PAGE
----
Jul 15, 2015
When the Supreme Court ruled in June that same-sex marriage was a fundamental right and therefore legal in all 50 states in the case of Obergefell v. Hodges, the court was also effectively ruling on Bourke v. Beshear, a case challenging Kentucky’s same-sex marriage ban that had been joined with the Obergefell case before the court.
In the Bourke case, Gregory Bourke and Michael Deleon, who had been married to one another in Canada, had filed suit in 2013 in the Western District of Kentucky to have their marriage legalized in Kentucky on behalf of themselves and Deleon’s two adopted children. The Western District court ruled that Kentucky’s marriage laws – which stated that only a marriage between one man and one woman was valid here – were unconstitutional on the grounds that they denied same-sex couples seeking marriage equal protection under the law. In essence, the district court was saying that same-sex couples should be treated as equally as straight couples in having access to marriage.
That ruling was overturned, however, by the Sixth Circuit Court of Appeals, which heard the Bourke case along with several other appeals of rulings from Ohio, Tennessee, and Michigan, all contesting the constitutionality of state same-sex marriage bans. The Sixth Circuit ruled that Supreme Court precedent at that time did not support an argument that such bans either violated the equal rights guarantees of the Constitution, or that same-sex marriage constituted a “fundamental right” such that a state could not ban it.
The Appeals Court recognized that the Supreme Court would likely soon have its say on the matter, meanwhile encouraging a political solution in state legislatures rather than an adversarial fight in the courts.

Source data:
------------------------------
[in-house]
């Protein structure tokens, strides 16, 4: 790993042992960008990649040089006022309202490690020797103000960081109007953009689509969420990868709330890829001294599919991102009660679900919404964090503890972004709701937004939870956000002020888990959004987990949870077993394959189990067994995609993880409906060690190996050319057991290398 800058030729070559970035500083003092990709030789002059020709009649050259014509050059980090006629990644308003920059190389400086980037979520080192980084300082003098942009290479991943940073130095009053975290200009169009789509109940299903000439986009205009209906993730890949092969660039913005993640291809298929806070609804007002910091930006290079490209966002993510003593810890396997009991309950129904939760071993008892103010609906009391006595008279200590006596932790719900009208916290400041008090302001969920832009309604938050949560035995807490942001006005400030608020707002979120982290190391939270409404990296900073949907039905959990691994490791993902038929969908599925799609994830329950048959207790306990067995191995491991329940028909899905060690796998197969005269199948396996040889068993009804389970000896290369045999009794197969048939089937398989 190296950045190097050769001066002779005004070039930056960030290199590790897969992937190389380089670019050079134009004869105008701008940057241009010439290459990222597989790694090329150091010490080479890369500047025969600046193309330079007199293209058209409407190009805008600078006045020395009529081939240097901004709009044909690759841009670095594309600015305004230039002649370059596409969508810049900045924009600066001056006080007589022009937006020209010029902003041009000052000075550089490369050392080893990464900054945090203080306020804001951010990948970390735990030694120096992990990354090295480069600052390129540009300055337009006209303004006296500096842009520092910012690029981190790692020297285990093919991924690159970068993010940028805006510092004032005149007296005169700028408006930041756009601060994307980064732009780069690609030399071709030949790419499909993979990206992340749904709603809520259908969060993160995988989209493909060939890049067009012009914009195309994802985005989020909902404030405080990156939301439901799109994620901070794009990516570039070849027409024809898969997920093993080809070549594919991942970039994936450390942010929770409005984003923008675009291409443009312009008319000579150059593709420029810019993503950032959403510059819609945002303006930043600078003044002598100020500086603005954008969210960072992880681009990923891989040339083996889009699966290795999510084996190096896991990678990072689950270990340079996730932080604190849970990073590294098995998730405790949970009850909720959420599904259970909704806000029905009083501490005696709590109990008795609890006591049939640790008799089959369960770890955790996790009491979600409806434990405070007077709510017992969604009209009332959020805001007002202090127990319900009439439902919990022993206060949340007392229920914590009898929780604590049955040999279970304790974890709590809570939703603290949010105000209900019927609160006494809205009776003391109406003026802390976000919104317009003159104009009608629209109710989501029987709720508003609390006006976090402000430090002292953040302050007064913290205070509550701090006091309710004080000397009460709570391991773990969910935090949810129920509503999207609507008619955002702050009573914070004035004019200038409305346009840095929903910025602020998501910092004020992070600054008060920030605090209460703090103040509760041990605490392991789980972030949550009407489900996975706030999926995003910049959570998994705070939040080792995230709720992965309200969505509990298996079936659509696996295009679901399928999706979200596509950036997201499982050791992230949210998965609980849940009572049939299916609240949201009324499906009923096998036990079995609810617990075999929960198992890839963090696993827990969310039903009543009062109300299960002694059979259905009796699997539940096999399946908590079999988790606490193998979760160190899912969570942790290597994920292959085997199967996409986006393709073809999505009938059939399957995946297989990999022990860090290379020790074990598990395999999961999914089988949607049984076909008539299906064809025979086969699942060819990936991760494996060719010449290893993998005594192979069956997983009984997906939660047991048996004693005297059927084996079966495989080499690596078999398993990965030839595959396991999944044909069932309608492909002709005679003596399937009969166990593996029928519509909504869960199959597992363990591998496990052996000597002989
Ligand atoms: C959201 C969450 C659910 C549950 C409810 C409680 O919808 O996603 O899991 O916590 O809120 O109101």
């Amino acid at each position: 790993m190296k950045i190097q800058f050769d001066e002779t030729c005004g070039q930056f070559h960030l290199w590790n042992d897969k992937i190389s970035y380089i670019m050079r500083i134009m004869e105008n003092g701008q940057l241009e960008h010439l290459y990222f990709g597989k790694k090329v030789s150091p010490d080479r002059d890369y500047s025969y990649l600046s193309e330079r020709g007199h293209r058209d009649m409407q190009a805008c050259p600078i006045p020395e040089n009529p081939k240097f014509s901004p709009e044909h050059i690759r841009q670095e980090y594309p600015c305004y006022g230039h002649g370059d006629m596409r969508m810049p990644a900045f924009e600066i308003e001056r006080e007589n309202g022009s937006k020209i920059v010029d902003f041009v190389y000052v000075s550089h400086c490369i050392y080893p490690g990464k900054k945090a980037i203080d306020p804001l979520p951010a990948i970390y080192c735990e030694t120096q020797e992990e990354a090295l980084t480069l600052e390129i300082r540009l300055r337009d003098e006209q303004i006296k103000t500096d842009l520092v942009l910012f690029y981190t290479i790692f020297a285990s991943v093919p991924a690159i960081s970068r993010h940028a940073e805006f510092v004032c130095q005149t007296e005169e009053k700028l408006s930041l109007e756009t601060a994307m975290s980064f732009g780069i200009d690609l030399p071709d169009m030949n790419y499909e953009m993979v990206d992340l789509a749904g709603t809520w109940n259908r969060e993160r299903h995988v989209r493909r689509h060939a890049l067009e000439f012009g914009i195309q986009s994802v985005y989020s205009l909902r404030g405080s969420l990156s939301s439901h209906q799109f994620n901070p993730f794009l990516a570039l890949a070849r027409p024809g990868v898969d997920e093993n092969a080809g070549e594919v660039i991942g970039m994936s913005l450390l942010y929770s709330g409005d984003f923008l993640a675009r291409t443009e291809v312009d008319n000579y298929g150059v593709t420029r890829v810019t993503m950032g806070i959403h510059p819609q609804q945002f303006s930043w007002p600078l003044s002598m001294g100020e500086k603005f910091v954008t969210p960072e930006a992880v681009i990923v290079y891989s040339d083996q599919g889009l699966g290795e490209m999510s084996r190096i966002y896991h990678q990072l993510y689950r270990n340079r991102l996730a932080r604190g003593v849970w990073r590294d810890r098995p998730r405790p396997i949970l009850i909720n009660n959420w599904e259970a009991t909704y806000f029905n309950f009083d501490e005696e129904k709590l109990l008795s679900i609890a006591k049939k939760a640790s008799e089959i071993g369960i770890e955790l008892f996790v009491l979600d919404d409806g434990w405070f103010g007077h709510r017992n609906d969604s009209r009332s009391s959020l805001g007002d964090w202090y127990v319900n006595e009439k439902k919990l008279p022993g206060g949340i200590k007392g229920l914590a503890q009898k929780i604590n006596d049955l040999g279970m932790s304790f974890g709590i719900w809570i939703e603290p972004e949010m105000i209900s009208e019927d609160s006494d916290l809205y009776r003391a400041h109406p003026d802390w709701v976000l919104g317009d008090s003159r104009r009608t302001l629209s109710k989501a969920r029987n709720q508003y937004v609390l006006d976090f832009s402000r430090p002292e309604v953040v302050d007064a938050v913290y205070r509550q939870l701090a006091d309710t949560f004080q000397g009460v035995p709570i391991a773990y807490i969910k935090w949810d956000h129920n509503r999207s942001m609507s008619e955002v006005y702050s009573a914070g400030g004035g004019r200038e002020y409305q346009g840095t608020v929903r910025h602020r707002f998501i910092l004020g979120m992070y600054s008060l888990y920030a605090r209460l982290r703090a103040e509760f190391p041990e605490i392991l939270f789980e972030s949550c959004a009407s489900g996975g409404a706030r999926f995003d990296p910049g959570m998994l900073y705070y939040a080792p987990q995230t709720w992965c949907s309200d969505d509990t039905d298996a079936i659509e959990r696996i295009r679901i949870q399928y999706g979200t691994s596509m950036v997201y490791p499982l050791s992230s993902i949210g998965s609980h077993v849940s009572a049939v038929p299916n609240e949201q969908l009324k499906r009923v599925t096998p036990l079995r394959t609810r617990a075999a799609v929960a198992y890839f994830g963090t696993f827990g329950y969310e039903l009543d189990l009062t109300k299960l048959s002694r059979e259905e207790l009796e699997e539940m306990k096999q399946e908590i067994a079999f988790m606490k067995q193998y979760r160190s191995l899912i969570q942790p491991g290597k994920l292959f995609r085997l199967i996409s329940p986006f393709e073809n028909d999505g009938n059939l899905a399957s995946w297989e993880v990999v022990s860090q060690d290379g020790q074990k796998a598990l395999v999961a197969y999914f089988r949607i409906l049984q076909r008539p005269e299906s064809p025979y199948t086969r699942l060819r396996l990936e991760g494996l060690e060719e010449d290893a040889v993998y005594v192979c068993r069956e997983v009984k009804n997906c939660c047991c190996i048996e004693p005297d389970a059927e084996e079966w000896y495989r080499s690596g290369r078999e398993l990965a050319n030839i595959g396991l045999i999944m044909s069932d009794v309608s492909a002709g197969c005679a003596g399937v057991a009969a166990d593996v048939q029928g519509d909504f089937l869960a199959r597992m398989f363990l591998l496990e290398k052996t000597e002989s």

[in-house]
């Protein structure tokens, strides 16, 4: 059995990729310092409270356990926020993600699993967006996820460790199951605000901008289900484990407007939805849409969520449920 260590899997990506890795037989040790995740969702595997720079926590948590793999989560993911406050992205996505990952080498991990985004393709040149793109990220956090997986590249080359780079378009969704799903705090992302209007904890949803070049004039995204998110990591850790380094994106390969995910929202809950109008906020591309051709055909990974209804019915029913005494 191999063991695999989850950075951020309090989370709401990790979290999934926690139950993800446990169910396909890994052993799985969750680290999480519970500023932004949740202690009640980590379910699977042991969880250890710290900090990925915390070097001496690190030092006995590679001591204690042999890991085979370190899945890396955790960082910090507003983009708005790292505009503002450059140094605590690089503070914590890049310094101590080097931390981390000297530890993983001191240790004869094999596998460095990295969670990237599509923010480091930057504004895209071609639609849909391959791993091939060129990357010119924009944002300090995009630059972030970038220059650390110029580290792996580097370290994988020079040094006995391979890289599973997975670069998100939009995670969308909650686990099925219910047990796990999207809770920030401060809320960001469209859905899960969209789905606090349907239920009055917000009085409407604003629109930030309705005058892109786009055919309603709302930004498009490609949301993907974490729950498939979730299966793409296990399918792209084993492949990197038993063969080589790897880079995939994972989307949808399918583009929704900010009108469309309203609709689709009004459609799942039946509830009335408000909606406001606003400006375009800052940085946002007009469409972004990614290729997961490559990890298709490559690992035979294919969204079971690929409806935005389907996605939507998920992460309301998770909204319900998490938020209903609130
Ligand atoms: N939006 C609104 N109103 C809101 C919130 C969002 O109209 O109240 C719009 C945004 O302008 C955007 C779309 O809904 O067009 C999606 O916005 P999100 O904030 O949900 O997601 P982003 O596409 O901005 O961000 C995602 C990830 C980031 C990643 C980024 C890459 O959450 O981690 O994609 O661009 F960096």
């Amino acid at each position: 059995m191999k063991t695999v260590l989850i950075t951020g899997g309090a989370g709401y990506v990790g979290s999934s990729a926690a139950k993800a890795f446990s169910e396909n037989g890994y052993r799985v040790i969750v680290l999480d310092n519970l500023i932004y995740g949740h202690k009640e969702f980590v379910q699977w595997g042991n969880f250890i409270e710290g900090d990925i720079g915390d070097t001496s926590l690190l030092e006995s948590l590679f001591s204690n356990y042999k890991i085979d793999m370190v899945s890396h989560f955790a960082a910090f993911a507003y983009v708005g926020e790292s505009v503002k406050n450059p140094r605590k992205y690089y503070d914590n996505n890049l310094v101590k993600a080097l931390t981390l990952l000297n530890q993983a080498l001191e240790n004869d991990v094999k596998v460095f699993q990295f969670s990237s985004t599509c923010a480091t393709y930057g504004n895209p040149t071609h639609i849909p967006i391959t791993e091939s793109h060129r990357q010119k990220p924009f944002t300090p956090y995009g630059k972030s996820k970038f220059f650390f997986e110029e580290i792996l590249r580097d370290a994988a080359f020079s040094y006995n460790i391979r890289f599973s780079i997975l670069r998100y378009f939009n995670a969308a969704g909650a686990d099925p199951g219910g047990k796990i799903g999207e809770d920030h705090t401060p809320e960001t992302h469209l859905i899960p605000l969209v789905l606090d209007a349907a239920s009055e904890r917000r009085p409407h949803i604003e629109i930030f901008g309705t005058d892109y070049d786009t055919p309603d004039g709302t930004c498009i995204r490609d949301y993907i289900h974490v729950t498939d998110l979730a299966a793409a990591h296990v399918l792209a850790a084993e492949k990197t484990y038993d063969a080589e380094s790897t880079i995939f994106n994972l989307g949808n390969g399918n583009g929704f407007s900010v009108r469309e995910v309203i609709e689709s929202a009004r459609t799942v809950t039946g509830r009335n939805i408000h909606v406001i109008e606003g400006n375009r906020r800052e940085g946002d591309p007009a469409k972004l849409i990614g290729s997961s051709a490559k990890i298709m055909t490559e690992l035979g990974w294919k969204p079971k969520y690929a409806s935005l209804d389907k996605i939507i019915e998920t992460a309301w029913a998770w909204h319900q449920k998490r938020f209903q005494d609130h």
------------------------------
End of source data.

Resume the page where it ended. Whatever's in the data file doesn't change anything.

The Bourke challenge to Kentucky’s marriage laws was then joined with the other same-sex marriage ban challenges in the now-famous Obergefell v. Hodges case before the Supreme Court. Justice Kennedy delivered the 5-4 opinion of the court, reversing the Sixth Circuit’s ruling on Bourke and the Tennessee, Michigan, and Ohio cases, holding that the Fourteenth Amendment requires those states and indeed all states to license a marriage between two people of the same sex and to recognize a marriage between two people of the same sex when their marriage was lawfully performed and licensed in another state.
The Supreme Court’s historic ruling in Obergefell means that same-sex couples may now obtain a marriage license in Kentucky, regardless of previous laws in the commonwealth. This decision has wide-ranging effect for family law in Kentucky, both for same-sex partners and the children and other relatives of same-sex partners. As the court said in Obergefell, the implications of the ruling include the following: “taxation, inheritance and property rights; rules of intestate succession (how a person’s property is distributed when they die without a valid will or with an incomplete will); spousal privilege in the law of evidence (whether a spouse can be forced to testify against another spouse and regarding what); hospital access; medical decision-making authority; adoption rights; the rights and benefits of survivors; birth and death certificates…workers’ compensation benefits; health insurance; and child custody, support, and visitation rules.”
At Greta Hoffman & Associates, our family law attorneys can help you understand how the new marriage laws will affect the rights of you and your loved ones. Contact the law firm of Greta Hoffman and Associates for a consultation on your Kentucky family law case by calling 859-535-0264 in Florence, or contact us online from anywhere throughout Northern Kentucky.